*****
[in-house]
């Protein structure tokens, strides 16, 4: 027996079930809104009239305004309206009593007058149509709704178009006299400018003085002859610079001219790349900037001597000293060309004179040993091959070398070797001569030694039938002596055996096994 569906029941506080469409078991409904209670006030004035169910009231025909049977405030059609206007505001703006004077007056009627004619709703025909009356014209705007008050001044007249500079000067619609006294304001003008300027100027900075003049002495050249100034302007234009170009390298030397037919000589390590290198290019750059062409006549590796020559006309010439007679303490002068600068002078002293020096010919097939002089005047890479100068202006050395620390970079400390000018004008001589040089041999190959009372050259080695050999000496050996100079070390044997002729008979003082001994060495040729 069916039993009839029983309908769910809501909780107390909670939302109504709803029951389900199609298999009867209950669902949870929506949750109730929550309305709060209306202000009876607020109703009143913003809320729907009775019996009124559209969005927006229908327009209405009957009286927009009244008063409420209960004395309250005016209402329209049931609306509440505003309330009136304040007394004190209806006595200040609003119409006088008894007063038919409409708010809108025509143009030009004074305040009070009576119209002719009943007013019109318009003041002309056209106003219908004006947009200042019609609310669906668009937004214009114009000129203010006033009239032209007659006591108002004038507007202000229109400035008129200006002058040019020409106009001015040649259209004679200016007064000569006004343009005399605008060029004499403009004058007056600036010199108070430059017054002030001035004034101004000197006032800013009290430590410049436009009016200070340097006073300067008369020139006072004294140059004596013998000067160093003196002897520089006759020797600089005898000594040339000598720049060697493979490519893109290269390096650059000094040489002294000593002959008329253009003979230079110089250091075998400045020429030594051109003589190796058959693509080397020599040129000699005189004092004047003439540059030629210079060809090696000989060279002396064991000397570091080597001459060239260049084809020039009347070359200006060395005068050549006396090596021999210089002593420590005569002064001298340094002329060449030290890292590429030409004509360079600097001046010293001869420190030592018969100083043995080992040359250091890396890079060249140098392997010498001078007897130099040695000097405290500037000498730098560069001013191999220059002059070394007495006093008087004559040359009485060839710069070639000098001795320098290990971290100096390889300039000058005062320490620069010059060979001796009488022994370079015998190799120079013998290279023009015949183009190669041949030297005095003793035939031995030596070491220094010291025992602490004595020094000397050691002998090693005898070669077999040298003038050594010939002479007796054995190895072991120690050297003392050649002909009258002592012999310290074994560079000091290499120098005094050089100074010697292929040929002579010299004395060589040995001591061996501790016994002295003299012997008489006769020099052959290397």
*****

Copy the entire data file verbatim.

[in-house]
């Protein structure tokens, strides 16, 4: 027996079930809104009239305004309206009593007058149509709704178009006299400018003085002859610079001219790349900037001597000293060309004179040993091959070398070797001569030694039938002596055996096994 569906029941506080469409078991409904209670006030004035169910009231025909049977405030059609206007505001703006004077007056009627004619709703025909009356014209705007008050001044007249500079000067619609006294304001003008300027100027900075003049002495050249100034302007234009170009390298030397037919000589390590290198290019750059062409006549590796020559006309010439007679303490002068600068002078002293020096010919097939002089005047890479100068202006050395620390970079400390000018004008001589040089041999190959009372050259080695050999000496050996100079070390044997002729008979003082001994060495040729 069916039993009839029983309908769910809501909780107390909670939302109504709803029951389900199609298999009867209950669902949870929506949750109730929550309305709060209306202000009876607020109703009143913003809320729907009775019996009124559209969005927006229908327009209405009957009286927009009244008063409420209960004395309250005016209402329209049931609306509440505003309330009136304040007394004190209806006595200040609003119409006088008894007063038919409409708010809108025509143009030009004074305040009070009576119209002719009943007013019109318009003041002309056209106003219908004006947009200042019609609310669906668009937004214009114009000129203010006033009239032209007659006591108002004038507007202000229109400035008129200006002058040019020409106009001015040649259209004679200016007064000569006004343009005399605008060029004499403009004058007056600036010199108070430059017054002030001035004034101004000197006032800013009290430590410049436009009016200070340097006073300067008369020139006072004294140059004596013998000067160093003196002897520089006759020797600089005898000594040339000598720049060697493979490519893109290269390096650059000094040489002294000593002959008329253009003979230079110089250091075998400045020429030594051109003589190796058959693509080397020599040129000699005189004092004047003439540059030629210079060809090696000989060279002396064991000397570091080597001459060239260049084809020039009347070359200006060395005068050549006396090596021999210089002593420590005569002064001298340094002329060449030290890292590429030409004509360079600097001046010293001869420190030592018969100083043995080992040359250091890396890079060249140098392997010498001078007897130099040695000097405290500037000498730098560069001013191999220059002059070394007495006093008087004559040359009485060839710069070639000098001795320098290990971290100096390889300039000058005062320490620069010059060979001796009488022994370079015998190799120079013998290279023009015949183009190669041949030297005095003793035939031995030596070491220094010291025992602490004595020094000397050691002998090693005898070669077999040298003038050594010939002479007796054995190895072991120690050297003392050649002909009258002592012999310290074994560079000091290499120098005094050089100074010697292929040929002579010299004395060589040995001591061996501790016994002295003299012997008489006769020099052959290397």